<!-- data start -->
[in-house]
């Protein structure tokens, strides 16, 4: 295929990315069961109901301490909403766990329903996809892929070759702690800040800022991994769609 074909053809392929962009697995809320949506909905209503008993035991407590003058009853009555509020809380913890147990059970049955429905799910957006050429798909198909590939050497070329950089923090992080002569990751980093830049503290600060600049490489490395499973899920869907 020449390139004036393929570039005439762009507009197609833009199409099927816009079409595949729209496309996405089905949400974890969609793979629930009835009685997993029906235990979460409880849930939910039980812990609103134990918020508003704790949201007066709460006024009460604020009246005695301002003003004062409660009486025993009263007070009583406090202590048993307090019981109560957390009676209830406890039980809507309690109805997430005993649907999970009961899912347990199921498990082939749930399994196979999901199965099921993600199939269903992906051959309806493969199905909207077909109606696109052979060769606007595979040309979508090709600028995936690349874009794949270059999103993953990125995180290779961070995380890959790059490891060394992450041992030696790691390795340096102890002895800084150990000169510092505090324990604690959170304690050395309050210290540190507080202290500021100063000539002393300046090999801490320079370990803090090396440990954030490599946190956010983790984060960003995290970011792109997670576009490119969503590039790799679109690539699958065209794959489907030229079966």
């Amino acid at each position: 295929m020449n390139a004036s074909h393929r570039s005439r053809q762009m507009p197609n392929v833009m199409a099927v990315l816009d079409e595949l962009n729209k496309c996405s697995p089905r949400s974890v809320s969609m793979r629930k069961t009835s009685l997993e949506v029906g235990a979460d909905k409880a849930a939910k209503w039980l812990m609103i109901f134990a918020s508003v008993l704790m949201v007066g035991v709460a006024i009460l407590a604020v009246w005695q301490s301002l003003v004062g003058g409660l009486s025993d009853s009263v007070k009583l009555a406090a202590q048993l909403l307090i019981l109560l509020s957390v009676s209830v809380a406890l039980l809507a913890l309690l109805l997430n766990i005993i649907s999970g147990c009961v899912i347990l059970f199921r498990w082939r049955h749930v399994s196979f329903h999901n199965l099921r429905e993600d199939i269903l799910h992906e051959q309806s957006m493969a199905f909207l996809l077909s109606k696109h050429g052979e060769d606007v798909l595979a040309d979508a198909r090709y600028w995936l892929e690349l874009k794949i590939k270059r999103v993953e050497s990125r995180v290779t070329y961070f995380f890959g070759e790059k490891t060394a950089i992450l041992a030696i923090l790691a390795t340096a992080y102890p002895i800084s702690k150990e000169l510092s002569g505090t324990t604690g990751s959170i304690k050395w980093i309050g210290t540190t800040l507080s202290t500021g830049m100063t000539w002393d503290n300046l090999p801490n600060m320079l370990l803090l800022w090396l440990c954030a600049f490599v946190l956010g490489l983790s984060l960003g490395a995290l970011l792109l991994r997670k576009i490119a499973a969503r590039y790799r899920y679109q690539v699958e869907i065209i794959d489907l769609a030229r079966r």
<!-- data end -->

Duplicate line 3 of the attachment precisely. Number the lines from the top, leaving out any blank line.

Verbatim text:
């Amino acid at each position: 295929m020449n390139a004036s074909h393929r570039s005439r053809q762009m507009p197609n392929v833009m199409a099927v990315l816009d079409e595949l962009n729209k496309c996405s697995p089905r949400s974890v809320s969609m793979r629930k069961t009835s009685l997993e949506v029906g235990a979460d909905k409880a849930a939910k209503w039980l812990m609103i109901f134990a918020s508003v008993l704790m949201v007066g035991v709460a006024i009460l407590a604020v009246w005695q301490s301002l003003v004062g003058g409660l009486s025993d009853s009263v007070k009583l009555a406090a202590q048993l909403l307090i019981l109560l509020s957390v009676s209830v809380a406890l039980l809507a913890l309690l109805l997430n766990i005993i649907s999970g147990c009961v899912i347990l059970f199921r498990w082939r049955h749930v399994s196979f329903h999901n199965l099921r429905e993600d199939i269903l799910h992906e051959q309806s957006m493969a199905f909207l996809l077909s109606k696109h050429g052979e060769d606007v798909l595979a040309d979508a198909r090709y600028w995936l892929e690349l874009k794949i590939k270059r999103v993953e050497s990125r995180v290779t070329y961070f995380f890959g070759e790059k490891t060394a950089i992450l041992a030696i923090l790691a390795t340096a992080y102890p002895i800084s702690k150990e000169l510092s002569g505090t324990t604690g990751s959170i304690k050395w980093i309050g210290t540190t800040l507080s202290t500021g830049m100063t000539w002393d503290n300046l090999p801490n600060m320079l370990l803090l800022w090396l440990c954030a600049f490599v946190l956010g490489l983790s984060l960003g490395a995290l970011l792109l991994r997670k576009i490119a499973a969503r590039y790799r899920y679109q690539v699958e869907i065209i794959d489907l769609a030229r079966r």